Environment Minister Barry Penner singled out the accomplishments of the BCWWA Water Sustainability Committee in delivering the Water Sustainability Action Plan for British Columbia through partnerships with his Ministry and others. The Minister’s recognition of the WSC set the stage for a half-day Action Plan session within the main conference program, organized by the WSC in collaboration with the Green Infrastructure Partnership.
Water Sustainability Action Plan for British Columbia
‘Convening for Action on Vancouver Island’ Resonates with Elected Officials at Qualicum Beach Conference
The pre-conference session addressed the question: how does a community weigh the benefits and liabilities of changes driven by demand for land use?
Commencing in 2003, the Ministry of Environment has provided core funding so that the BCWWA Water Sustainability Committee can develop and deliver the Water Sustainability Action Plan for British Columbia. “Convening for Action pilot programs in the South Okanagan, Vancouver Island and Greater Vancouver are promoting water-centric approaches to community planning and land development,” stated Environment Minister Barry Penner.
“This workshop is the first one organized by the Ministry of Environment for the purpose of bringing together water resource specialists and planners at all levels of government. We hope that it will be the first in a series of annual events,” stated John Denesiger, Workshop Chair.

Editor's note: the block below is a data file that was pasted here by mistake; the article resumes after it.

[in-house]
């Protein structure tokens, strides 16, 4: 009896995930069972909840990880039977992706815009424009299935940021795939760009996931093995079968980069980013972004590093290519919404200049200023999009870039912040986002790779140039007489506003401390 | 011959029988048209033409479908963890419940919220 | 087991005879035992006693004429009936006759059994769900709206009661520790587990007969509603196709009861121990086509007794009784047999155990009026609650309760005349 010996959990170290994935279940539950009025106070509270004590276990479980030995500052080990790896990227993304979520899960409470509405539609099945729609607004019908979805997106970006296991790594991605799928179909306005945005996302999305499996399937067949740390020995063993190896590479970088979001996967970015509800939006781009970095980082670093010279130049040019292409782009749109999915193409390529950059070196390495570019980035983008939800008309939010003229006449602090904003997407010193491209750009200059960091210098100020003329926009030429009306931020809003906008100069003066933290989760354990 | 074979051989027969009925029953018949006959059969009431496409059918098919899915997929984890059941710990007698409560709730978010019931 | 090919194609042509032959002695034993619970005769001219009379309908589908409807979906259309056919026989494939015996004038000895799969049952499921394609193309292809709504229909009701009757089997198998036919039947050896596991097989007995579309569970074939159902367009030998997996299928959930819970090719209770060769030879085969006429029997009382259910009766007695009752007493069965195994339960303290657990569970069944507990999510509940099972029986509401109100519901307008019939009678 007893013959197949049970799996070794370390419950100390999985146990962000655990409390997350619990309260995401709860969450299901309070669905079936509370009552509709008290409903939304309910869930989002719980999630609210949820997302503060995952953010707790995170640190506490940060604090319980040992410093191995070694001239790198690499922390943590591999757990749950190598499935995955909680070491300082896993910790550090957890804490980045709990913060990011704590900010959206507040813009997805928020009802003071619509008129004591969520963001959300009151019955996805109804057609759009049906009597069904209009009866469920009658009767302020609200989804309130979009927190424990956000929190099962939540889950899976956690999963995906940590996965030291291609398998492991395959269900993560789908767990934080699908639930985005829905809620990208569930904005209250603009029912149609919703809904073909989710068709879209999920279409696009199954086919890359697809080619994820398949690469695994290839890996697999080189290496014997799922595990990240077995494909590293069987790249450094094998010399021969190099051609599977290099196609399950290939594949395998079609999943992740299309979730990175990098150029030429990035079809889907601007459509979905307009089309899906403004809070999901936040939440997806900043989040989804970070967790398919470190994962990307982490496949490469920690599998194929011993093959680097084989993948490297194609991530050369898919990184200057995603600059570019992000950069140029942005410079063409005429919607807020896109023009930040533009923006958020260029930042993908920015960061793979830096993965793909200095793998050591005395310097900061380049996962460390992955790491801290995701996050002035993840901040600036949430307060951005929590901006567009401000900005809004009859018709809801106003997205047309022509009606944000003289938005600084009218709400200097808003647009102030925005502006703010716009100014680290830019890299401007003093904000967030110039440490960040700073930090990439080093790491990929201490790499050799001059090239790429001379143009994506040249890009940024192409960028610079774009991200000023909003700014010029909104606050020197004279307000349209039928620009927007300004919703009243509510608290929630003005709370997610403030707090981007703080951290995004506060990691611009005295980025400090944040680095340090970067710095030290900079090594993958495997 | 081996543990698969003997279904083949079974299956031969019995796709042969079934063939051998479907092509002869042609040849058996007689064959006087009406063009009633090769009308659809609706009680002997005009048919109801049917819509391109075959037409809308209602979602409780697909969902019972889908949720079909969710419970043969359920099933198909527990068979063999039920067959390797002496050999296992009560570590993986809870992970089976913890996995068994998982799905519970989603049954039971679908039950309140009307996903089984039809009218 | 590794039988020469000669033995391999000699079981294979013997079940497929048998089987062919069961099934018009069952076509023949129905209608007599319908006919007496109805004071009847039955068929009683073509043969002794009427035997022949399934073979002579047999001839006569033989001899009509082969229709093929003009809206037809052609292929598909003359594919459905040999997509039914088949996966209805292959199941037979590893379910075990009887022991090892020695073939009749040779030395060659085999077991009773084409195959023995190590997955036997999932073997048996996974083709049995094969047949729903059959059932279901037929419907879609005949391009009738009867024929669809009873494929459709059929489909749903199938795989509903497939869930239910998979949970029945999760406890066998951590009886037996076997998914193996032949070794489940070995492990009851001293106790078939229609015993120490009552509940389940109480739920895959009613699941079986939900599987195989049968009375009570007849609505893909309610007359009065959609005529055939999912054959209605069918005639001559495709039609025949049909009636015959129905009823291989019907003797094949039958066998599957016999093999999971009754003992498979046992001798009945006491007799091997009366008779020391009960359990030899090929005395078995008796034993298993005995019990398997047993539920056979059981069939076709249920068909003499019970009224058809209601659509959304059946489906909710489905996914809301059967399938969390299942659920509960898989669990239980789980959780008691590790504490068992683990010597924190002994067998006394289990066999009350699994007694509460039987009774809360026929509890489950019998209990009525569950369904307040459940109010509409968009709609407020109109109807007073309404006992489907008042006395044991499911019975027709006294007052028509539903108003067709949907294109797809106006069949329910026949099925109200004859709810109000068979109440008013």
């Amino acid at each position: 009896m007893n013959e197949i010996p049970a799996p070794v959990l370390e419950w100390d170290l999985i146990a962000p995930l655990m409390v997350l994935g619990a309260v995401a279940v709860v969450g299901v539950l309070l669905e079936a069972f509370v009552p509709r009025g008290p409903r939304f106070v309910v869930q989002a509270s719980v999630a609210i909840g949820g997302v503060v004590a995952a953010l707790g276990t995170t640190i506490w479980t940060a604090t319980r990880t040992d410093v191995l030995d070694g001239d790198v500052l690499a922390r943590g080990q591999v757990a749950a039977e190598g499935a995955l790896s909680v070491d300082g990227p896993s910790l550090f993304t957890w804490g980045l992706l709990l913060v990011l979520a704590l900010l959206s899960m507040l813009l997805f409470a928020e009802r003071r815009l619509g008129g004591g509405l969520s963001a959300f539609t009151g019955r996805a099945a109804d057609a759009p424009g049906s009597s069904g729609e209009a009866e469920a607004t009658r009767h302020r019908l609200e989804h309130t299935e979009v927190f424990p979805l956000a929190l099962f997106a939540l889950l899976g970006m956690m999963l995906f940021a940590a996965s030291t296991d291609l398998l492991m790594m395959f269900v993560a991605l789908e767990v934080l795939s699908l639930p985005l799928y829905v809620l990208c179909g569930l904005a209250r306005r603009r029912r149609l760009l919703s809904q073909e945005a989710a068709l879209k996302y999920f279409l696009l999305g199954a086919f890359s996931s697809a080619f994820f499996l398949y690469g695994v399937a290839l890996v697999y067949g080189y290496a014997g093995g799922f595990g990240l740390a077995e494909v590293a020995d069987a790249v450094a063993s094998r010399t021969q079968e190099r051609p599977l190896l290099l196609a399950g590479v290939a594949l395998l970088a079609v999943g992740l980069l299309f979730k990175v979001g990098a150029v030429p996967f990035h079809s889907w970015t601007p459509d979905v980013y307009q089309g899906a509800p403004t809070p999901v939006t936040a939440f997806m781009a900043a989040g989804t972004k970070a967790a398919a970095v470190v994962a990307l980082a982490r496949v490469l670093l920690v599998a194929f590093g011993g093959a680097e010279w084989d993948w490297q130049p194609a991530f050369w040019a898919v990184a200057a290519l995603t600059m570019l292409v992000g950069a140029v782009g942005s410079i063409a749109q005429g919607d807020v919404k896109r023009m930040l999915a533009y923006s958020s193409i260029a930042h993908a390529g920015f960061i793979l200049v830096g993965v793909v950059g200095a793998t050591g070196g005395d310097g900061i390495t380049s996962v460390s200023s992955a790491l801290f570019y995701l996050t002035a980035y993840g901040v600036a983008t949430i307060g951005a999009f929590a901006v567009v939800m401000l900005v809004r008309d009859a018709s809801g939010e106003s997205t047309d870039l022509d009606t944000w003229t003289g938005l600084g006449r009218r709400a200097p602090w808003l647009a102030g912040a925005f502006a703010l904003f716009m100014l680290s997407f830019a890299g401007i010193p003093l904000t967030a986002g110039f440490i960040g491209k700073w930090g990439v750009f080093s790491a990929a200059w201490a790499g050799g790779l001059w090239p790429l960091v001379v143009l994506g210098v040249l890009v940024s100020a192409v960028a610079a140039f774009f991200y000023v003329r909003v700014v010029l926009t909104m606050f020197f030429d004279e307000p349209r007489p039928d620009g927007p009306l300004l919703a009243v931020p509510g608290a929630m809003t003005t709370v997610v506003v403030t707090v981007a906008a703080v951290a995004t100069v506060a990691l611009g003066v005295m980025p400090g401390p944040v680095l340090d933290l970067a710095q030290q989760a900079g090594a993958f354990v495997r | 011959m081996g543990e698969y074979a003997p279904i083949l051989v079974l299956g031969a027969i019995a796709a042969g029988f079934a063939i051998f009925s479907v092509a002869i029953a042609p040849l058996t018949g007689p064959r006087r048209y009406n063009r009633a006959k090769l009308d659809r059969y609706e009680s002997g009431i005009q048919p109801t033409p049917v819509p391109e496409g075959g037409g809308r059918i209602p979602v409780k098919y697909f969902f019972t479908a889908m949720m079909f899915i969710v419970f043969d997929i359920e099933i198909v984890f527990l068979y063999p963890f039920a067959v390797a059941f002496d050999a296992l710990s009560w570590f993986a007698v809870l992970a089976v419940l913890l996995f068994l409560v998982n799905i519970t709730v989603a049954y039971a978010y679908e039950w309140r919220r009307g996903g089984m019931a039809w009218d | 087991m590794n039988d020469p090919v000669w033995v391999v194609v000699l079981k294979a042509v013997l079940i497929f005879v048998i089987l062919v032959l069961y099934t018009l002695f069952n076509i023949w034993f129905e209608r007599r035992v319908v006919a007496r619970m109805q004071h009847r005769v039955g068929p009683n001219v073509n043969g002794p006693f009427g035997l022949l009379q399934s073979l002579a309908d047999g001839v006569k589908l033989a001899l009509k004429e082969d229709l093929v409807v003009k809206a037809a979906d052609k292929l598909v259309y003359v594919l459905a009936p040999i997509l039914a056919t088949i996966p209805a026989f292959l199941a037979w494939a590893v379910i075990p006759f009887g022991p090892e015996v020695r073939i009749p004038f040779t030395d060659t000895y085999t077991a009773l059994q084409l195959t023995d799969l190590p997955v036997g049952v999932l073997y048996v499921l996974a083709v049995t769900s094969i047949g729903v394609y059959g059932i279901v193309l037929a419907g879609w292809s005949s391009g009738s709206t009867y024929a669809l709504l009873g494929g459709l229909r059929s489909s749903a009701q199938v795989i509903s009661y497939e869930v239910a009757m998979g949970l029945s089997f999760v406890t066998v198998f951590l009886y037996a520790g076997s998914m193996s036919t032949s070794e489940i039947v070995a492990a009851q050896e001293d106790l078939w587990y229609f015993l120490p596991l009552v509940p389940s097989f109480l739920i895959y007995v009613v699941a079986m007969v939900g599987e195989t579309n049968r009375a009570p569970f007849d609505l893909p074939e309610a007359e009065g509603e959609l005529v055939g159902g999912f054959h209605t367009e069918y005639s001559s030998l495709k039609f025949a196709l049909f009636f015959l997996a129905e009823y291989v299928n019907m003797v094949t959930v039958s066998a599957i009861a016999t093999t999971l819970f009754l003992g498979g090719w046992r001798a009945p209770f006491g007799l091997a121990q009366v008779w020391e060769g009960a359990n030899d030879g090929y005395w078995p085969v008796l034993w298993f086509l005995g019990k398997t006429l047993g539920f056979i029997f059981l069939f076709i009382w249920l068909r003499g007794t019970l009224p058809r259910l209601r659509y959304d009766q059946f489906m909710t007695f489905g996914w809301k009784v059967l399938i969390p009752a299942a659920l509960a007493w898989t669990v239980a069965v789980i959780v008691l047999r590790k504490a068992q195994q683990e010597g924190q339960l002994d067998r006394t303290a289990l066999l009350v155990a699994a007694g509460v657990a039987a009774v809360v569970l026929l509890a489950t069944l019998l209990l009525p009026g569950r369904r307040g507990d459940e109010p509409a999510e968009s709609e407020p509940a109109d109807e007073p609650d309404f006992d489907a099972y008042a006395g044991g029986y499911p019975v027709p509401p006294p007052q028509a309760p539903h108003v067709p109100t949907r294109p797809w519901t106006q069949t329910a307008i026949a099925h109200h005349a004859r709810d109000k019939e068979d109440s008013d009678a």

According to Eric Bonham, the consultation workshop, held as an adjunct to the Water in the City Conference in Victoria, provided a timely opportunity to test and validate an approach that can bridge the gap between talk (interest) and action (practice)in advancing a water-centric approach to community development.
“The Guide will fill a gap because what has been lacking is this – written information on green infrastructure that is written from the perspective of elected officials for elected officials. Before we can write a Communication Guide, we need to understand what elected officials already know plus what they would like to know about green infrastructure. Only then can we judge what level of information transfer will be useful to them,” stated Paul Ham.
“The landscape and livability of Vancouver Island is rapidly being transformed by settlement, economic growth and water supply pressures. This CAVI workshop provides the opportunity to participate in a real life process that has relevance to what Vancouver Island may look like in 50 years,thell.” stated Graeme Bethell.
BCWWA Water Sustainability Committee Partners with the Province to Deliver Water Sustainability Action Plan
“By drawing its members from a diverse range of disciplines and organizations, the committee functions across the boundaries and beyond the historical limits or constraints of the mandates, knowledge and expertise found in specific organizations. One of the criteria for membership is that individuals will feed back the WSC outcomes into their organizations”, added Ray Fung.
“Experience shows that big meetings don’t work in terms of creating change. The program design for Water and Cities is predicated on the realization that moving from talk to action starts with people having a conversation. Spontaneous communication in turn leads to dialogue; and it is dialogue that leads to consensus on what needs to be done,” stated Patricia Gallaugher.
“Here in the Okanagan we are facing our own water issues as a result of unsustainable forms of development that are now leading to unprecedented levels of habitat and species extinction. Equity of access to water is also an issue that is becoming more problematic as water becomes an increasingly scarce resource,” stated John Wagner.